Tuesday evening the Southern Poverty Law Center filed for a preliminary injunction against the New Orleans sheriff’s office. This filing pointedly requested the intervention of a federal judge due to the severity of the allegations.
This action come a mere one month after the SPLC filed a proposed class-action lawsuit against Orleans Parish Sheriff Marlin Gusman over unsafe and unconstitutional jail conditions. Allegations that were supported by a Department of Justice inspection a few weeks later that found “inadequate staffing levels in jail facilities, pervasive violence and substandard mental health care.”
These findings were hardly shocking to anyone who was paying attention back in 2009 when prior DOJ investigations revealed a similar level of unconstitutional activities. In the intervening time, to the intense frustration of advocates, there was practically no public communication from the feds or local authorities about how to resolve the problems.
This latest filing by the SPLC requests U.S. District Judge Lance Africk to both grant investigating attorneys “expedited discovery” and hold a hearing about the conditions in jail within the next 90 days. (It is worth noting that Gusman’s office had asked last month for an extension of the original lawsuit.)
As if the findings prompting the lawsuit were not enough, reports are now filtering in about escalating violence in the facilities under scrutiny – violence that seems to have a level of retribution in its make-up.
Laura Maggi, a reporter for The Times-Picayune, brings us the unpleasant details:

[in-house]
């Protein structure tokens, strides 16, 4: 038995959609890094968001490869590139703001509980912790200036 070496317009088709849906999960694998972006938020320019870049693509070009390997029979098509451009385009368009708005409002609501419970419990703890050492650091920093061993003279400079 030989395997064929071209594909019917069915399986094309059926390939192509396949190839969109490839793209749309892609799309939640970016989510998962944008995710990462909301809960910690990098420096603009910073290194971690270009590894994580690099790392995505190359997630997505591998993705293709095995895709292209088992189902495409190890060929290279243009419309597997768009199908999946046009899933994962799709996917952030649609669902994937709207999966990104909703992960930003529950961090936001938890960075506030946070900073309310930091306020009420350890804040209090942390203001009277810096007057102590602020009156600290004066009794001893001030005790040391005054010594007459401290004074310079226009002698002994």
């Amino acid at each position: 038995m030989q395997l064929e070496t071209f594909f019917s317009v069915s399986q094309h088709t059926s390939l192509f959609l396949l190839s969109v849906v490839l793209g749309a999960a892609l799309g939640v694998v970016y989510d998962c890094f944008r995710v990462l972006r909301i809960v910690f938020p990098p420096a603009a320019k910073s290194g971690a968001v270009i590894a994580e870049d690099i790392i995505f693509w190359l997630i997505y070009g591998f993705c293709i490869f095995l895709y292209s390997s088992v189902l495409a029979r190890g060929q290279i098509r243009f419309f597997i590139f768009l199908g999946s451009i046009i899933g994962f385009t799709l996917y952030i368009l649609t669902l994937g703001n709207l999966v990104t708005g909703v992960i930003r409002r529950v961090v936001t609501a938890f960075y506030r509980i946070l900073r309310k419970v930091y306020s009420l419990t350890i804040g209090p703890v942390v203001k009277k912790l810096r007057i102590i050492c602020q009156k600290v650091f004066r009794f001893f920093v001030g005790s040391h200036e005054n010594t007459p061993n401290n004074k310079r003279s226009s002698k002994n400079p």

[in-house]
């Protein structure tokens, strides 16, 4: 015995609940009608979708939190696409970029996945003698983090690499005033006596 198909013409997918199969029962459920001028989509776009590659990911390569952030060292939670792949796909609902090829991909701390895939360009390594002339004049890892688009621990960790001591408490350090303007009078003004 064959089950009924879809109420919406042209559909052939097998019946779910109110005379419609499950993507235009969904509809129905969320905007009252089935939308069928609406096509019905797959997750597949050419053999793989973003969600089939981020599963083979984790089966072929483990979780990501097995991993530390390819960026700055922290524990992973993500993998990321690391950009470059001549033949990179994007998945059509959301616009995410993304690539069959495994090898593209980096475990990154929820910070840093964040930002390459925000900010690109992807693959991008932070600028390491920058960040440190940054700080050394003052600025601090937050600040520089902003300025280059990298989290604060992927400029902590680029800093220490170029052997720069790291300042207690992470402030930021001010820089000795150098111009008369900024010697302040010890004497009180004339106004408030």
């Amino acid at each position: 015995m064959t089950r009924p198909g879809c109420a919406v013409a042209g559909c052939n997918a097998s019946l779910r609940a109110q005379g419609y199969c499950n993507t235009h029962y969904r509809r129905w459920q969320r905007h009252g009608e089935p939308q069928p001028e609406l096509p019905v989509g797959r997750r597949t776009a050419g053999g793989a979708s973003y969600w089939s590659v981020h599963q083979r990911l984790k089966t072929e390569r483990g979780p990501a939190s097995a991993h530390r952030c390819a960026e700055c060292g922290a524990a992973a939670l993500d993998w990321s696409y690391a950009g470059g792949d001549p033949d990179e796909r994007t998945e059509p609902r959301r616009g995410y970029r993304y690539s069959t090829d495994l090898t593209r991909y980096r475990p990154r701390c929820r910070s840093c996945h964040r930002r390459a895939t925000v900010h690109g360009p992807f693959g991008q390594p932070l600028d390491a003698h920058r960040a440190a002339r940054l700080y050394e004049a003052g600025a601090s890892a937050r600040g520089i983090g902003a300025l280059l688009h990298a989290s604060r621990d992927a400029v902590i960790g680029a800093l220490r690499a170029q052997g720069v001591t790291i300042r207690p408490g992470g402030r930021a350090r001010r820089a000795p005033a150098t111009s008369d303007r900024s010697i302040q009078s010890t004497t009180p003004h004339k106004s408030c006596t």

Since the lawsuit, there has been an ‘uptick’ in violence, while inmates who need mental health care continue to be neglected, wrote Katie Schwartzmann, managing attorney for the law center. For example, the filing accuses jail deputies of anally raping an inmate with an object, beating up another shackled inmate and failing to protect three inmates attacked by other inmates.
One of the original plaintiffs, inmate Kent Anderson, signed an affidavit that deputies have threatened him since the lawsuit, saying they could move him back to a jail facility where he believes isn’t safe. ‘Since my lawyers filed the lawsuit, things have been hell for me. Deputies tell me, ‘You want to complain about things? You want to tell your lawyers? We’ll send you back to Old Parish Prison,” according to the affidavit.
Our justice system is flat out broken, there is no other way to truthfully describe it. Conditions of overcrowding and violence are found across the nation, and often in facilities housing not only male offenders, but also those incarcerating women and youths.The situation in Orleans Parish Prison is a horrible reminder of this fact.